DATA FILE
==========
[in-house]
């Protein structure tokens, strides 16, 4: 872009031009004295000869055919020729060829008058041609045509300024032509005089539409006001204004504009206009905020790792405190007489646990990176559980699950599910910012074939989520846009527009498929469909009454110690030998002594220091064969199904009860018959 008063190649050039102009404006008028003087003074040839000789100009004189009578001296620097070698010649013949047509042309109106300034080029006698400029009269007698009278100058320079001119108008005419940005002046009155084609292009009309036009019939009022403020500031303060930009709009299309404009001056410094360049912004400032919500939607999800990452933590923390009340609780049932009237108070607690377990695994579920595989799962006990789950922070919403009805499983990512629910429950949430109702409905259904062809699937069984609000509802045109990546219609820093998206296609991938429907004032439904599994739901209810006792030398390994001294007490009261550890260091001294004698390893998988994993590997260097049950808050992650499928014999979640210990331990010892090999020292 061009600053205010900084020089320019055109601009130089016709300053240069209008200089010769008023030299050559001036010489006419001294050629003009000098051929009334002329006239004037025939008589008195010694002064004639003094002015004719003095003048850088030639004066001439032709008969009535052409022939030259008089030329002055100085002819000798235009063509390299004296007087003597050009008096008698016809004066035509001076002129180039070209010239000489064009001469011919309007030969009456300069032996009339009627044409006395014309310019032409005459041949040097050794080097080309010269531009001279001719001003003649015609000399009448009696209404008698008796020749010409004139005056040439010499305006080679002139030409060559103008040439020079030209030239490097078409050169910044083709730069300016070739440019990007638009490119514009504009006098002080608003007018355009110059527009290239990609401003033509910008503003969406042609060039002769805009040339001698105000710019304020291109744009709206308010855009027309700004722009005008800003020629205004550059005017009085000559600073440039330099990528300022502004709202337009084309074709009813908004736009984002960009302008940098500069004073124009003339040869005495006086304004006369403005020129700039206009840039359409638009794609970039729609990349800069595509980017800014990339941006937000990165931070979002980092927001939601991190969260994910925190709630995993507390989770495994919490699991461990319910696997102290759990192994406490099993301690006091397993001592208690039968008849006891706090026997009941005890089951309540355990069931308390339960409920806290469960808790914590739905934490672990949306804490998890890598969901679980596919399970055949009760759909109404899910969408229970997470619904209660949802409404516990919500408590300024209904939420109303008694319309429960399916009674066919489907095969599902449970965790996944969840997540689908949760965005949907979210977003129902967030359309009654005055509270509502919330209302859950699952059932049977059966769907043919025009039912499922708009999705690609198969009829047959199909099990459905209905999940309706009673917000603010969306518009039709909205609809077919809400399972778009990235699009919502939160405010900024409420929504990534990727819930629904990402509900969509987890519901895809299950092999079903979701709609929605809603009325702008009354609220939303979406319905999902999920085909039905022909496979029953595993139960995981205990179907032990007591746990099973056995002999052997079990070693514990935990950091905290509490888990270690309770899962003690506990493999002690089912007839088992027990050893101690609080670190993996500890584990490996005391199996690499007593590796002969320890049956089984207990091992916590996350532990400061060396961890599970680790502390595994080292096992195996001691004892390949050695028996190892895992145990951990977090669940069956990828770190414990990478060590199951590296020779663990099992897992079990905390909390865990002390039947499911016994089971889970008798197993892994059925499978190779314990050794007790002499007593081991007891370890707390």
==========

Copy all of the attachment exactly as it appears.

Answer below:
[in-house]
């Protein structure tokens, strides 16, 4: 872009031009004295000869055919020729060829008058041609045509300024032509005089539409006001204004504009206009905020790792405190007489646990990176559980699950599910910012074939989520846009527009498929469909009454110690030998002594220091064969199904009860018959 008063190649050039102009404006008028003087003074040839000789100009004189009578001296620097070698010649013949047509042309109106300034080029006698400029009269007698009278100058320079001119108008005419940005002046009155084609292009009309036009019939009022403020500031303060930009709009299309404009001056410094360049912004400032919500939607999800990452933590923390009340609780049932009237108070607690377990695994579920595989799962006990789950922070919403009805499983990512629910429950949430109702409905259904062809699937069984609000509802045109990546219609820093998206296609991938429907004032439904599994739901209810006792030398390994001294007490009261550890260091001294004698390893998988994993590997260097049950808050992650499928014999979640210990331990010892090999020292 061009600053205010900084020089320019055109601009130089016709300053240069209008200089010769008023030299050559001036010489006419001294050629003009000098051929009334002329006239004037025939008589008195010694002064004639003094002015004719003095003048850088030639004066001439032709008969009535052409022939030259008089030329002055100085002819000798235009063509390299004296007087003597050009008096008698016809004066035509001076002129180039070209010239000489064009001469011919309007030969009456300069032996009339009627044409006395014309310019032409005459041949040097050794080097080309010269531009001279001719001003003649015609000399009448009696209404008698008796020749010409004139005056040439010499305006080679002139030409060559103008040439020079030209030239490097078409050169910044083709730069300016070739440019990007638009490119514009504009006098002080608003007018355009110059527009290239990609401003033509910008503003969406042609060039002769805009040339001698105000710019304020291109744009709206308010855009027309700004722009005008800003020629205004550059005017009085000559600073440039330099990528300022502004709202337009084309074709009813908004736009984002960009302008940098500069004073124009003339040869005495006086304004006369403005020129700039206009840039359409638009794609970039729609990349800069595509980017800014990339941006937000990165931070979002980092927001939601991190969260994910925190709630995993507390989770495994919490699991461990319910696997102290759990192994406490099993301690006091397993001592208690039968008849006891706090026997009941005890089951309540355990069931308390339960409920806290469960808790914590739905934490672990949306804490998890890598969901679980596919399970055949009760759909109404899910969408229970997470619904209660949802409404516990919500408590300024209904939420109303008694319309429960399916009674066919489907095969599902449970965790996944969840997540689908949760965005949907979210977003129902967030359309009654005055509270509502919330209302859950699952059932049977059966769907043919025009039912499922708009999705690609198969009829047959199909099990459905209905999940309706009673917000603010969306518009039709909205609809077919809400399972778009990235699009919502939160405010900024409420929504990534990727819930629904990402509900969509987890519901895809299950092999079903979701709609929605809603009325702008009354609220939303979406319905999902999920085909039905022909496979029953595993139960995981205990179907032990007591746990099973056995002999052997079990070693514990935990950091905290509490888990270690309770899962003690506990493999002690089912007839088992027990050893101690609080670190993996500890584990490996005391199996690499007593590796002969320890049956089984207990091992916590996350532990400061060396961890599970680790502390595994080292096992195996001691004892390949050695028996190892895992145990951990977090669940069956990828770190414990990478060590199951590296020779663990099992897992079990905390909390865990002390039947499911016994089971889970008798197993892994059925499978190779314990050794007790002499007593081991007891370890707390």